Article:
'The vast majority of EU financial services regulation is based on the EU Treaties’ single market articles, where Qualified Majority Voting (QMV) and co- decision with the European Parliament applies, meaning that MEPs and national ministers must both agree before a proposal can become law.'

When was QMV established as the form of decision-making in the single market articles? Was this established in the SEA? In Maastricht? In Lisbon?

Thanks in advance.

Chris M said...

Some good points, some I don't agree with.

But this: The UK asked for ‘special exemptions’.

As I understand it he demanded (or at the very least introduced very late) that third country parties doing business in The City who didn't do business in the Eurozone be exempt regulation. That blows the single market to bits. It was never to be accepted.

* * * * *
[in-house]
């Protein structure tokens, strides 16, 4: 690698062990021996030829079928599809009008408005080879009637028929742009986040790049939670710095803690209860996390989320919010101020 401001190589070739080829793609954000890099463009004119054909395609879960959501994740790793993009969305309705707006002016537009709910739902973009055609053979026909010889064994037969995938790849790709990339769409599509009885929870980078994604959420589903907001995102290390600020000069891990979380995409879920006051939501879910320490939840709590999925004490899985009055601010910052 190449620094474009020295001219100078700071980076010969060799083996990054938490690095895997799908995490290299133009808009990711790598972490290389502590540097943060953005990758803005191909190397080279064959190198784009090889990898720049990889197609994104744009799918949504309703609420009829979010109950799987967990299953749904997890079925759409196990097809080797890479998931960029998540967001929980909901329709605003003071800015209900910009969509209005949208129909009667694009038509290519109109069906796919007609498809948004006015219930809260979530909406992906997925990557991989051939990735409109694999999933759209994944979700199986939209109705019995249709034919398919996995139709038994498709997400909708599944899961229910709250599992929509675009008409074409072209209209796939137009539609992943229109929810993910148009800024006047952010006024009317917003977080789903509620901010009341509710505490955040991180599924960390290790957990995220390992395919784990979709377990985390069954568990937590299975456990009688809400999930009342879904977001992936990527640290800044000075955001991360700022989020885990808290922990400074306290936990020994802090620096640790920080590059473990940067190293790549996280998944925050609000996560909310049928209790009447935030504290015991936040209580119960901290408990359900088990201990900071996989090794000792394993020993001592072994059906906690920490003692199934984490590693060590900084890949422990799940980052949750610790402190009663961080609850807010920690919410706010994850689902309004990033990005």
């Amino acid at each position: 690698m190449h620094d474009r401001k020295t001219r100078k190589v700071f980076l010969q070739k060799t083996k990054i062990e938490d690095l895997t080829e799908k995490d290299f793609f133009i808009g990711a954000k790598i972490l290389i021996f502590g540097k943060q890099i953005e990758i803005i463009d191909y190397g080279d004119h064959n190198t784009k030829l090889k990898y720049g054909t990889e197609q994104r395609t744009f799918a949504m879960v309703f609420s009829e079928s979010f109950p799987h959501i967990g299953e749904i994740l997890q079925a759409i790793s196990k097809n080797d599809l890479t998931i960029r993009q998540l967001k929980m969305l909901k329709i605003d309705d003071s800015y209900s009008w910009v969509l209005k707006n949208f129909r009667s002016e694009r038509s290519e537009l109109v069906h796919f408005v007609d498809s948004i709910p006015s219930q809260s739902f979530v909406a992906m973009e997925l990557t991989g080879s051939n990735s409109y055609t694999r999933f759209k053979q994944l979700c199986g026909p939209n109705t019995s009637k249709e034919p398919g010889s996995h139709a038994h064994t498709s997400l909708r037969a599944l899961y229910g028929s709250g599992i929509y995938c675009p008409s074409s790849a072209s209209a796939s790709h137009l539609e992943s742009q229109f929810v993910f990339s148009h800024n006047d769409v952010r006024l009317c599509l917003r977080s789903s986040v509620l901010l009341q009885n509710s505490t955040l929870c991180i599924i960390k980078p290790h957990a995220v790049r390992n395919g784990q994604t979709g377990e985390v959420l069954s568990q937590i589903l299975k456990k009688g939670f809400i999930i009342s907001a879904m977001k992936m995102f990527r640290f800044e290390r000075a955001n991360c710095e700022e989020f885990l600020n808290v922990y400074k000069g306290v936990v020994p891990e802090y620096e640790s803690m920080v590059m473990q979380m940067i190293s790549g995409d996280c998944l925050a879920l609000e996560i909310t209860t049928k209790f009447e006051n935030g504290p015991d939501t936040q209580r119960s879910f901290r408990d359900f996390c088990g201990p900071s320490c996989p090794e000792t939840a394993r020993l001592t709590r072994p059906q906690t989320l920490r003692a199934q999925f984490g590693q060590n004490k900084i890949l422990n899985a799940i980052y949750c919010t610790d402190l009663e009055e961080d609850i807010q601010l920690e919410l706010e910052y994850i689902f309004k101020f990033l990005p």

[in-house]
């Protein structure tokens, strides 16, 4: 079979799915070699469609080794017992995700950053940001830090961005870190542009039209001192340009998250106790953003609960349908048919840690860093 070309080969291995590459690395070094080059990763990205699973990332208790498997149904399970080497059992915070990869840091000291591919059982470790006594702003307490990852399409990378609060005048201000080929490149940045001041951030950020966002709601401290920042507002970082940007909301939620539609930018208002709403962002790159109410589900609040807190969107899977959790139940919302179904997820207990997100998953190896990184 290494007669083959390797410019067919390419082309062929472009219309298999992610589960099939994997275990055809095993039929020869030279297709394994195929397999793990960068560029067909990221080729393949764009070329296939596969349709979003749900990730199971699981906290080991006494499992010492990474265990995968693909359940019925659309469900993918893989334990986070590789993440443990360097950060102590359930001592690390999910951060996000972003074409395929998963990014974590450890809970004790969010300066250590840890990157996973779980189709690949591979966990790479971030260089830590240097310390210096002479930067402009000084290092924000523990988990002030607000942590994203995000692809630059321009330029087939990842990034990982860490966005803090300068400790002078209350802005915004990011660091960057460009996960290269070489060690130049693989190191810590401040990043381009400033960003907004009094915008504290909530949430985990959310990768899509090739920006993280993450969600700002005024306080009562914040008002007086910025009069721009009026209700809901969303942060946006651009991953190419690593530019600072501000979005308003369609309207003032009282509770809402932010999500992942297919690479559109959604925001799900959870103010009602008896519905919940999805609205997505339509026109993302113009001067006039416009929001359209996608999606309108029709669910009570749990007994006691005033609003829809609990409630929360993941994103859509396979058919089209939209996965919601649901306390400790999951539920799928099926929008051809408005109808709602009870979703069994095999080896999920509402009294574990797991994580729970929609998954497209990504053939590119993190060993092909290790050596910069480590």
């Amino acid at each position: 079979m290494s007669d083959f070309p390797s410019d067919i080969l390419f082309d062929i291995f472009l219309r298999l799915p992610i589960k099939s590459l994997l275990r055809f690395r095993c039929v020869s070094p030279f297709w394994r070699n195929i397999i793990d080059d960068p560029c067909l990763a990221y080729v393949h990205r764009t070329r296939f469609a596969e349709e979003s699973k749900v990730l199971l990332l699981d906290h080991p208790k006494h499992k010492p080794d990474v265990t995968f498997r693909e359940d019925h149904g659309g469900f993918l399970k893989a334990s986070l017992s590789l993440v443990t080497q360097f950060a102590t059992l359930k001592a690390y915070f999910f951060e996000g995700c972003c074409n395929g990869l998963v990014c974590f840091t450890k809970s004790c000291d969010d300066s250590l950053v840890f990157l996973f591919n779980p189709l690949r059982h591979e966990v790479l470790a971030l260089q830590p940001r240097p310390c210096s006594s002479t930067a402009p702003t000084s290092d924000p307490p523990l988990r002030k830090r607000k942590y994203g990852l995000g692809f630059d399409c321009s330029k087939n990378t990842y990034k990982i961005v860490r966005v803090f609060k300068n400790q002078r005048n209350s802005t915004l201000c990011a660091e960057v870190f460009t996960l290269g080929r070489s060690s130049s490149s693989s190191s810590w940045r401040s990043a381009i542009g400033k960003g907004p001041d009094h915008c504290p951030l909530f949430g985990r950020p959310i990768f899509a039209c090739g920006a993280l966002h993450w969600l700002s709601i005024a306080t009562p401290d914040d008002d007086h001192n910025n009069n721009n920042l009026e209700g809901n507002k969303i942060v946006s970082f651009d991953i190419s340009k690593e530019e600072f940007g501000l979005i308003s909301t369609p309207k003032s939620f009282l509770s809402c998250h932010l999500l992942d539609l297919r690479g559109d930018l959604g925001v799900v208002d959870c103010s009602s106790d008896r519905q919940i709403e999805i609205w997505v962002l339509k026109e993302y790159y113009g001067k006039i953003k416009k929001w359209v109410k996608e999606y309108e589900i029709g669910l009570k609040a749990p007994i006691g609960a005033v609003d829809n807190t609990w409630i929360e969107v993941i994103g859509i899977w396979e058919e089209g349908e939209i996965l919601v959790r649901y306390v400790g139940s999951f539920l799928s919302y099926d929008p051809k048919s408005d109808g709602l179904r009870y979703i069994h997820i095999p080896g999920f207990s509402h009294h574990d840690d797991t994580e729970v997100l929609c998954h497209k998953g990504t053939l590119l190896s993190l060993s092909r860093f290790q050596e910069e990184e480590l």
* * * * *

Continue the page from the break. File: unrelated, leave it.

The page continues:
Open Europe blog team said...

Many thanks Chris M for your comment. You have a point, which is why we're saying that this demand was the closest he came to asking for an 'opt out'. It wasn't exemption for businesses operating outside the eurozone though, but those only operating in one country. You could argue that such an exemption would be consistent with the subsidiarity principle on grounds that it has no cross-border relevance (unless the fund is of systemic importance whcih few are).

Chris M said...

"Merkel got what she wanted. This claim was also part of most broadcast reports and is equally untrue"